Celebrating Music in our Schools Month: Herbie Hancock

By Billy Stammer – Tri M Member

Born and raised in Chicago, Herbie Hancock was considered a child prodigy from the age of 11, when he performed Mozart at a young people’s concert in 1952 with the Chicago Symphony Orchestra. With his 1962 album Takin’ Off, Hancock caught the attention of the legendary Miles Davis, who was looking for members of his new band. During the later years of his tenure with Davis, Hancock began to experiment with electric keyboards and alternative instruments  which he would use for the rest of his career. 

With the release of Headhunters in 1973, Hancock used then-modern disco and his previous background in jazz to forge a collection of songs that is not only groovy, but harmonically complex. Around this time, he began writing scores for movies such as Death Wish, and won an Oscar for Round Midnight. Hancock knew he wanted to experiment with as many genres as possible, employing the use of some unconventional instruments (i.e. electric piano, clavinet, and synthesizer). With his lust for taking risks, he recorded the instant hip-hop hit “Rockit”, an immediate MTV sensation. It was, in fact, the first mainstream track to ever feature scratching and paved the way for rap through the late ‘90s and into the 2000s. His 1998 album, Gershwin’s World, was a tribute to the early 20th century composer, George Gershwin. But Hancock made sure that the fundamental jazz concepts innovated by the composer were revamped with blues and other more modern genres, bringing jazz into the 21st century.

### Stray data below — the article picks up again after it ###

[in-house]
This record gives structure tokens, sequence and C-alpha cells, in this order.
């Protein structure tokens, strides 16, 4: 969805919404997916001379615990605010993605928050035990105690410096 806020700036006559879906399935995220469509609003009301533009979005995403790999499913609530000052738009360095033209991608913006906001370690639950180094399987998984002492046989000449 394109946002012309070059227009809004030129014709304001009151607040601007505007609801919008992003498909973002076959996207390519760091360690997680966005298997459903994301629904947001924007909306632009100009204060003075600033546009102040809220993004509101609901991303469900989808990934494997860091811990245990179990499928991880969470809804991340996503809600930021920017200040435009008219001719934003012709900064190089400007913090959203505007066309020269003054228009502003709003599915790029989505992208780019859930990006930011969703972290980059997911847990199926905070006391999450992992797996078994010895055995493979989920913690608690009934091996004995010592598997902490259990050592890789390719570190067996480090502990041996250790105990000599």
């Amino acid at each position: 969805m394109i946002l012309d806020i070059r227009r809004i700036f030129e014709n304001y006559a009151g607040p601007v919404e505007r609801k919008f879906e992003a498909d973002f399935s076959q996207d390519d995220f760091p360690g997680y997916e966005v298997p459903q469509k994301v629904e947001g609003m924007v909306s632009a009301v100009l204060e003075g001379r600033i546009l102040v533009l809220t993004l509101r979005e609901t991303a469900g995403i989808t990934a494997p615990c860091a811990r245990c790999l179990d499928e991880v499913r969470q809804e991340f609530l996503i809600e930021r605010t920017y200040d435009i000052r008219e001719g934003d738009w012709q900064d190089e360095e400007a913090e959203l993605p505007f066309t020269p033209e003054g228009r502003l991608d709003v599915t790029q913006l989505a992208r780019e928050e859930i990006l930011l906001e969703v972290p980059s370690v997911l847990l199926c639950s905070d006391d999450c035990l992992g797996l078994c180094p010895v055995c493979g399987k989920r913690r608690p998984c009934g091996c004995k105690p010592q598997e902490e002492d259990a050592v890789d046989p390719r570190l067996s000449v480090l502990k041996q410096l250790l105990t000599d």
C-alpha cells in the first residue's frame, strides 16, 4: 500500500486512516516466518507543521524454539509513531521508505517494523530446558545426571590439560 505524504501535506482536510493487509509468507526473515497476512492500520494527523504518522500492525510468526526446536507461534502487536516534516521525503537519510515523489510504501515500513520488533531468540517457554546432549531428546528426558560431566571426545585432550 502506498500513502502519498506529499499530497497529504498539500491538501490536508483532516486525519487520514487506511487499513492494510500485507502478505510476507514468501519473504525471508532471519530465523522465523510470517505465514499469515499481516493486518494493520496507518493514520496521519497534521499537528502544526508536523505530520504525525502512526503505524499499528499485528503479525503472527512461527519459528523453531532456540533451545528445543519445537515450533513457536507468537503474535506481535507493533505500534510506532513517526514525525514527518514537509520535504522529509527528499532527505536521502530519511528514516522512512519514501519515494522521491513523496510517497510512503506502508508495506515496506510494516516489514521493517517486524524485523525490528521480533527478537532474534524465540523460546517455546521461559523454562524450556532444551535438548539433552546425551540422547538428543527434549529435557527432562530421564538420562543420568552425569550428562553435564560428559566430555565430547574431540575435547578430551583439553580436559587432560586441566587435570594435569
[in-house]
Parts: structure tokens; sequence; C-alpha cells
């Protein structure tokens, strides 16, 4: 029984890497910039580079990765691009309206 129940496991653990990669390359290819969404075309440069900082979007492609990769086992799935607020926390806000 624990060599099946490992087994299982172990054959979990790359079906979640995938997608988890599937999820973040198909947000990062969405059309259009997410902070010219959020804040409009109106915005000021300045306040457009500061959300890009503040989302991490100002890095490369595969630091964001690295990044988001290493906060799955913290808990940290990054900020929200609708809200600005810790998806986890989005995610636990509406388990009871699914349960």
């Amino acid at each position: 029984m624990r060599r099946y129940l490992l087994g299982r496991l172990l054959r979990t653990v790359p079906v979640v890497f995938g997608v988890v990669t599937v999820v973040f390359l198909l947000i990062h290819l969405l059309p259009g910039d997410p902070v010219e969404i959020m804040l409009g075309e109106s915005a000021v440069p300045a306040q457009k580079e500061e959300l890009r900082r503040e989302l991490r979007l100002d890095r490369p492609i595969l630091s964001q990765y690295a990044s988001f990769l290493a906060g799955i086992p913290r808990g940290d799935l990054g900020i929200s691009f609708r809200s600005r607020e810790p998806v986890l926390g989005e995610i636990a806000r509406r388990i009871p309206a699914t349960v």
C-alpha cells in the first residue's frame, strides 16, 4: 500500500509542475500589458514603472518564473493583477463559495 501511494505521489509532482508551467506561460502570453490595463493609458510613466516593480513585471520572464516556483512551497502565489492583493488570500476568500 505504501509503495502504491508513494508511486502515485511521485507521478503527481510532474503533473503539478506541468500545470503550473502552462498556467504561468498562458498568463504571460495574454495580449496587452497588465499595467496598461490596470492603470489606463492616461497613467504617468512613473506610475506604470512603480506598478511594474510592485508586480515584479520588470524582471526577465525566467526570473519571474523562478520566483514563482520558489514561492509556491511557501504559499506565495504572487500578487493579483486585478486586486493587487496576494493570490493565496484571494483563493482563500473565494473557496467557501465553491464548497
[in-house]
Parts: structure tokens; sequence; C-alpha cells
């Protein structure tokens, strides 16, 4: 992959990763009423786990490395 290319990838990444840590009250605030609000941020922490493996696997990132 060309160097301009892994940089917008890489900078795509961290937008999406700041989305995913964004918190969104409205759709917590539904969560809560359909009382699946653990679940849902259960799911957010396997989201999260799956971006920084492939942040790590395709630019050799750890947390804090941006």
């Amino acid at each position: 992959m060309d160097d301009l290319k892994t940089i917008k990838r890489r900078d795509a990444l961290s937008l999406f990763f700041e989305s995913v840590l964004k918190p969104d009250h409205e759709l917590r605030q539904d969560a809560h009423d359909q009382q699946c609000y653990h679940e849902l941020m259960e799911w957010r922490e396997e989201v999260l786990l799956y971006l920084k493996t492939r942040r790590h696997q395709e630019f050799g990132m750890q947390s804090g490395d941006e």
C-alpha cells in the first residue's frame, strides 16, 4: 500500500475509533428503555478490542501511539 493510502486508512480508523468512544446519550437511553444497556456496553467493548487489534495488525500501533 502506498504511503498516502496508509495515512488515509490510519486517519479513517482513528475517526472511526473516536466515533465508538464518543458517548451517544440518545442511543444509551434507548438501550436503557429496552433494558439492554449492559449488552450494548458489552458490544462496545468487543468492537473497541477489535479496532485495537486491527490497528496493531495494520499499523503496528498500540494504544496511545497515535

In 2007, his jazz collaborative album, The Joni Letters, won Hancock the Grammy for best album, the first to win since 1965. Since then, he’s become the chair of the Herbie Hancock institute and has received several honorary degrees from various universities for his invaluable contributions to music. Throughout his career, Herbie Hancock has been able to take more complex elements of early jazz and fuse them with simplistic, but more popular genres of pop and rock. Out of his creative genius has come a new, separate era of artistic expression and pop music as we know it.

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